Skip to main content

Rogers Communications Inc. says an upcoming regulatory hearing into its $26-billion acquisition of Shaw should go ahead as planned because there is no dispute between Rogers family members regarding the importance of the deal.

In a regulatory filing submitted to Canada’s telecom regulator on Tuesday, the wireless giant pushed back on requests from two advocacy groups and two rival telecoms to delay the hearing until uncertainty around the control of Rogers is resolved.

The requests from the advocacy groups and BCE Inc. were filed on Monday as lawyers for Edward Rogers went up against Rogers Communications in a Vancouver courtroom to settle a dispute over whether B.C. law allows Mr. Rogers to change the company’s board without a shareholder meeting. Telus Corp. followed with its request for a delay on Tuesday.

The Canadian Radio-television and Telecommunications Commission (CRTC) is reviewing whether Rogers should be permitted to acquire Shaw Communications Inc.’s broadcasting distribution business, which includes a satellite TV service called Shaw Direct, and cable networks in British Columbia, Alberta, Saskatchewan, Manitoba and Northern Ontario. A hearing into the matter is scheduled for Nov. 22.

“Since the transaction was announced, Rogers and Shaw have met every filing deadline, responded to every request for information and submitted over a million pages of documents and materials to various regulatory bodies reviewing the transaction, including to the commission,” Rogers said in the regulatory filing.

“Rogers’ and Shaw’s commitment to this transaction has never wavered.”

Two sides square off over battle for control of Rogers in B.C. Supreme Court

Governance issues loom large in Rogers court ruling

The groups requesting a delay had argued that the continuing battle for control of Canada’s largest wireless carrier has made it unclear which of two boards of directors currently has the authority to oversee the company’s affairs. The outcome could also result in changes to the Rogers executive team in the near future, making it unclear whether future leaders would respect assurances made by the current management, they said.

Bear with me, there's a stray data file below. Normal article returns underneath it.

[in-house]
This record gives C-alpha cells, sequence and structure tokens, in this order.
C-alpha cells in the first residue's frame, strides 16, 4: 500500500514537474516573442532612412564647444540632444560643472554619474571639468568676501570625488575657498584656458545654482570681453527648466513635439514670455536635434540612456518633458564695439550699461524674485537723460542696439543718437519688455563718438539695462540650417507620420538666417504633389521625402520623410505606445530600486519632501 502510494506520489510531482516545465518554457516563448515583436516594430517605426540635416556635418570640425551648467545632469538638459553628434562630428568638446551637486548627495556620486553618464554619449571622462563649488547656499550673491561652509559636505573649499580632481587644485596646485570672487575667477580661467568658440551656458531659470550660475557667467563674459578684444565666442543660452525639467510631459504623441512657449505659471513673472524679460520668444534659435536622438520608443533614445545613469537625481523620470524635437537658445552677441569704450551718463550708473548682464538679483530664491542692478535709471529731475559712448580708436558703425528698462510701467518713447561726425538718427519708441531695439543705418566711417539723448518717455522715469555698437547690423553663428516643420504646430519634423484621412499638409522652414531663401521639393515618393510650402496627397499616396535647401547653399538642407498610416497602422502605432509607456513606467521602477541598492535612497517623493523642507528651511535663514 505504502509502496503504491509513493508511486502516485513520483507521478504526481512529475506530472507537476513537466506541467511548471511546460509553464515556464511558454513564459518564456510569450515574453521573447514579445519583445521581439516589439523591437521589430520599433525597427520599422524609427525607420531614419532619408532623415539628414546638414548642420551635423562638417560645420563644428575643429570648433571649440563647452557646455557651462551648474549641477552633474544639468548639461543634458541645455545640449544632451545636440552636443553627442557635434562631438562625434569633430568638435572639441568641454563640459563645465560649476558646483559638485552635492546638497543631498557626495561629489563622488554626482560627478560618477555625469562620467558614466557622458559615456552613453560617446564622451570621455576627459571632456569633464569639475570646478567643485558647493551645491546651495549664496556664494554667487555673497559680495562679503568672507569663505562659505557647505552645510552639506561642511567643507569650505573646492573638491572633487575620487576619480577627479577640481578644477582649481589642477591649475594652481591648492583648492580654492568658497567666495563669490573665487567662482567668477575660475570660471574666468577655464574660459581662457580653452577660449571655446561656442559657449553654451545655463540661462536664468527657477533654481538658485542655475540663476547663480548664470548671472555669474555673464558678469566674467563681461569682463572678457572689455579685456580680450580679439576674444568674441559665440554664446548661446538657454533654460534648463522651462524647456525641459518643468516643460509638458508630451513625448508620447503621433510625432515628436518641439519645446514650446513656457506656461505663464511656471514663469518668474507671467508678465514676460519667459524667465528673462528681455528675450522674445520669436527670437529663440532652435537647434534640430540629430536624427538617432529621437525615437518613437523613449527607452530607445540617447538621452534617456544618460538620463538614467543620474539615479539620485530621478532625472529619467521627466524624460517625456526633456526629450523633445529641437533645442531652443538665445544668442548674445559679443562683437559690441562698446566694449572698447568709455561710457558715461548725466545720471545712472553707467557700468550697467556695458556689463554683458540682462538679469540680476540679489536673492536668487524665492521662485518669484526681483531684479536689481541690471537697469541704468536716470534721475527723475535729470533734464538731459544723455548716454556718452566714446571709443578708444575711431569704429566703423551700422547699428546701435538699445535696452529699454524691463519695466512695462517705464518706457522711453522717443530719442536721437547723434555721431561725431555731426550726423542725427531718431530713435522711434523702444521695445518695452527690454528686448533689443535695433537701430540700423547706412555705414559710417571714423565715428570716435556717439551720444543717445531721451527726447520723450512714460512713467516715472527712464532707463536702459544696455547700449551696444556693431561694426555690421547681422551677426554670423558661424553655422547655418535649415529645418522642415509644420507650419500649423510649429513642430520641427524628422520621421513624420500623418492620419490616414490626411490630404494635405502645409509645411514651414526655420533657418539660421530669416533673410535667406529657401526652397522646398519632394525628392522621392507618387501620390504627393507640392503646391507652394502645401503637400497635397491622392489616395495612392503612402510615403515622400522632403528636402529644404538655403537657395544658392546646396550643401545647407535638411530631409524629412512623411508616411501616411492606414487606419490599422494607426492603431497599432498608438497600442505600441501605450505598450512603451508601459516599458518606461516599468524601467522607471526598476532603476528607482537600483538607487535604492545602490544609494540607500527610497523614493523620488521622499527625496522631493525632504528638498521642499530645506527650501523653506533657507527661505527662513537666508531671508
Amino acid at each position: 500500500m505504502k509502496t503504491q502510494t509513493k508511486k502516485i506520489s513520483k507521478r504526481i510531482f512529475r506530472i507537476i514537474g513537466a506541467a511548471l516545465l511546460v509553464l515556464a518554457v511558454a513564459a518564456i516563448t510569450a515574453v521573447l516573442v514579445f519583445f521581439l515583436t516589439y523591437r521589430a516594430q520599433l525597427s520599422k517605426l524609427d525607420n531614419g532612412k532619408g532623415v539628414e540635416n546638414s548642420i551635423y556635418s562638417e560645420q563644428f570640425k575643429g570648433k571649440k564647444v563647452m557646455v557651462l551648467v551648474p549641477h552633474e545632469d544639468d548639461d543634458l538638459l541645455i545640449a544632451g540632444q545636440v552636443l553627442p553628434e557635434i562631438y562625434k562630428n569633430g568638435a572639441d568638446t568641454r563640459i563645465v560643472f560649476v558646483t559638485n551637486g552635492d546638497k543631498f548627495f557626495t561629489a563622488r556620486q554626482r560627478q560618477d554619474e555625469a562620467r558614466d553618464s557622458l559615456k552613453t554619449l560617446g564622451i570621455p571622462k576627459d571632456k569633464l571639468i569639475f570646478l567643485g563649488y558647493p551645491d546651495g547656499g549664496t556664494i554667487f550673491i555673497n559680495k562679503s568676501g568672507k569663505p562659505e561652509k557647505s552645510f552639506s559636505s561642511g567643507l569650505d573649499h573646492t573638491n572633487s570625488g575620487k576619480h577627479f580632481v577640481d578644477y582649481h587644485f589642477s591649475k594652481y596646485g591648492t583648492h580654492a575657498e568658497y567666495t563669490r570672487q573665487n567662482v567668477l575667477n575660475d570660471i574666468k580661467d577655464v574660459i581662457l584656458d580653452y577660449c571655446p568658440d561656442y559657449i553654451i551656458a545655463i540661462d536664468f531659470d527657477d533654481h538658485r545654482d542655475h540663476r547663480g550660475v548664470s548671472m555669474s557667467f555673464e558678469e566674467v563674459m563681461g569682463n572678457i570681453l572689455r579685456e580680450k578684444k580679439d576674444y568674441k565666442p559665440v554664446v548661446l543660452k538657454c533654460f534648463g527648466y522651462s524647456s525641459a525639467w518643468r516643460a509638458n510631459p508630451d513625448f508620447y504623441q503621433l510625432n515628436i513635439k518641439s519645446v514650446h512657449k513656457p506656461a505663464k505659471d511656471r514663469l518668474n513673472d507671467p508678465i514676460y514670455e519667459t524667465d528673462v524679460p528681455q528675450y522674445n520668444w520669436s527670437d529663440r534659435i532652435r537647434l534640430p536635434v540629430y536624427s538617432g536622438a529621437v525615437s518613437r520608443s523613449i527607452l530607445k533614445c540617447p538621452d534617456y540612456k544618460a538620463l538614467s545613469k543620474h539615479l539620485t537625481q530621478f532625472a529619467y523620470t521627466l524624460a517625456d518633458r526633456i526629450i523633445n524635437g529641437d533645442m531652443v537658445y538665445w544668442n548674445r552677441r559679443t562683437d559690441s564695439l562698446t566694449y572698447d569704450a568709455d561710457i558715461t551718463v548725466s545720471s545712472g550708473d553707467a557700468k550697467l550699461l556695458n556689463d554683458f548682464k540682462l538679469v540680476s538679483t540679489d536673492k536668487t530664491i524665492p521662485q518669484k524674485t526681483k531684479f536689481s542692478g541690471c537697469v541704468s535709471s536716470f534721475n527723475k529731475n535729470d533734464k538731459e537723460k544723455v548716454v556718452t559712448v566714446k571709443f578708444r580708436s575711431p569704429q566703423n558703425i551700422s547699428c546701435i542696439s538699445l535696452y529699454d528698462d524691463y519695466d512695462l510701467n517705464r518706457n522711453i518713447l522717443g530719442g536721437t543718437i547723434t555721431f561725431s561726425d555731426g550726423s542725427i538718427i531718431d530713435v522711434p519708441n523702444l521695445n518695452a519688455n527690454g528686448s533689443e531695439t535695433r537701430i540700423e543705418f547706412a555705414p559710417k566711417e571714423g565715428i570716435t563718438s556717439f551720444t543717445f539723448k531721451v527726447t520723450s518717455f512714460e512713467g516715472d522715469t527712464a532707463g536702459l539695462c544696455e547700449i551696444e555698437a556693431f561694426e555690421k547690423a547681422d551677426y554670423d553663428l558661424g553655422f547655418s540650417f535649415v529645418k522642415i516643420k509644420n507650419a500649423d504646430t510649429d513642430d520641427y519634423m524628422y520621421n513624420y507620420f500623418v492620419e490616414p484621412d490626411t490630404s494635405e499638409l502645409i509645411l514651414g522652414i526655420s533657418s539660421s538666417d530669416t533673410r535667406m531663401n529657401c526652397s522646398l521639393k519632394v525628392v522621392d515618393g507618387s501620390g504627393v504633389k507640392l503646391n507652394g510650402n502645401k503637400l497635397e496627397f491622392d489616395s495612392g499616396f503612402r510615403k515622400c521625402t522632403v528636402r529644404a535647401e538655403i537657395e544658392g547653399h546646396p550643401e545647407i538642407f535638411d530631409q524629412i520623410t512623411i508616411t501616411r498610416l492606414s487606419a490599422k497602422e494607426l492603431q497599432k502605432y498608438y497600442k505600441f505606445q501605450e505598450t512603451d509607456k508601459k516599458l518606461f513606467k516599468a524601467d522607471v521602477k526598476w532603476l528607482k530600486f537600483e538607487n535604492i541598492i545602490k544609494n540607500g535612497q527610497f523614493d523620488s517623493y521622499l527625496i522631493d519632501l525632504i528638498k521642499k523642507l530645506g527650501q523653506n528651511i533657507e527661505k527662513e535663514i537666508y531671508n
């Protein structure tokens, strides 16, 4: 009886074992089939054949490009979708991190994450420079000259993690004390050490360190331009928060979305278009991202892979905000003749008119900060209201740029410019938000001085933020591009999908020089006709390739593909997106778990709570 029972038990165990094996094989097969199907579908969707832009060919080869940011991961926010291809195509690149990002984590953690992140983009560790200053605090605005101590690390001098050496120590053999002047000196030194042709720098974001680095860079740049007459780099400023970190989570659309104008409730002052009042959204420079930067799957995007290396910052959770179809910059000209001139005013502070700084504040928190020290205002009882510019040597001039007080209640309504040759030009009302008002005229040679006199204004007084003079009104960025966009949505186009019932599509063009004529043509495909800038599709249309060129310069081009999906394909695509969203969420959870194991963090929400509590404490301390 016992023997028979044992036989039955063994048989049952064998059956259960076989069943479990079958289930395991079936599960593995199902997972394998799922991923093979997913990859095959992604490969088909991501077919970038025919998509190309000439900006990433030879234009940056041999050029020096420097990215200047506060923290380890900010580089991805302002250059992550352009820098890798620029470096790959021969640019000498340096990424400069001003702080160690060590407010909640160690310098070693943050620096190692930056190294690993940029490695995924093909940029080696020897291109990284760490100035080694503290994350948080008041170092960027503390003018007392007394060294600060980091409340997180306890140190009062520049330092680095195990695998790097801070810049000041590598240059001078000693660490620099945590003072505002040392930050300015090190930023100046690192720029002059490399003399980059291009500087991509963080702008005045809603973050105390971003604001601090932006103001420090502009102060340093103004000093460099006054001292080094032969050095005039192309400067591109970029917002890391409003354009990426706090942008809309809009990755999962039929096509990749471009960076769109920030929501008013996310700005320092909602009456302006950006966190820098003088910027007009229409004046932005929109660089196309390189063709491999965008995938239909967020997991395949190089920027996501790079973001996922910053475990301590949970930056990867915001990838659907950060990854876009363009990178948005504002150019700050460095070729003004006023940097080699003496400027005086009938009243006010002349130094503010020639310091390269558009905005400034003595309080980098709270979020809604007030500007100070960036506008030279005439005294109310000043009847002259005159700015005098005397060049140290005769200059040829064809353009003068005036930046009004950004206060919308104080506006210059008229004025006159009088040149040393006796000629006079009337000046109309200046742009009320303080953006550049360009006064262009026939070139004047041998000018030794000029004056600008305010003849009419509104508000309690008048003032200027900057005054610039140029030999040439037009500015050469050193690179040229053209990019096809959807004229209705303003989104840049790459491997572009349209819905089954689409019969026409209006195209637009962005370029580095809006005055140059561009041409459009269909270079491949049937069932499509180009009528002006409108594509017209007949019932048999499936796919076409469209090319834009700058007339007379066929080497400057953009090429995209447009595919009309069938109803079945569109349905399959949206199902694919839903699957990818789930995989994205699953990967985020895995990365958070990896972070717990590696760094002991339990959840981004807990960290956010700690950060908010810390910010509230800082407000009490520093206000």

Rogers countered on Tuesday that all commitments made by the company during the hearing will be honoured “regardless of any changes to the directors and officers that may occur in the future.”

Postponing the hearing would “unfairly and unreasonably” delay the CRTC’s review of the deal and create “further uncertainty in the marketplace,” the company said.

“The Rogers family and Rogers are aligned on the importance of this transaction. They fully support the application that Rogers has filed with the commission. They have stated this publicly multiple times,” Rogers said in its filing.

The boardroom battle at the telecom and media giant erupted after Edward Rogers, the son of the company’s late founder, Ted, attempted to replace chief executive officer Joe Natale with then-chief financial officer Tony Staffieri. The move met resistance from the majority of the board, and Mr. Staffieri exited the company instead.

On Oct. 21, the board voted to remove Mr. Rogers as chair, although he remains the chair of the family trust that controls the telecom through its ownership of 97.5 per cent of the company’s voting class A shares.

Mr. Rogers then issued a news release saying he had replaced five of the company’s independent directors with his own candidates through a written resolution, effectively creating a new board. Mr. Rogers’s board met and reappointed him as chair.

The original board disputes the legitimacy of Mr. Rogers’s board, arguing that directors can only be changed at a shareholder meeting.

B.C. Supreme Court Justice Shelley Fitzpatrick plans to issue a decision on the matter on Friday afternoon.

A spokesperson for the CRTC said the regulator is reviewing the requests for a delay.

Your time is valuable. Have the Top Business Headlines newsletter conveniently delivered to your inbox in the morning or evening. Sign up today.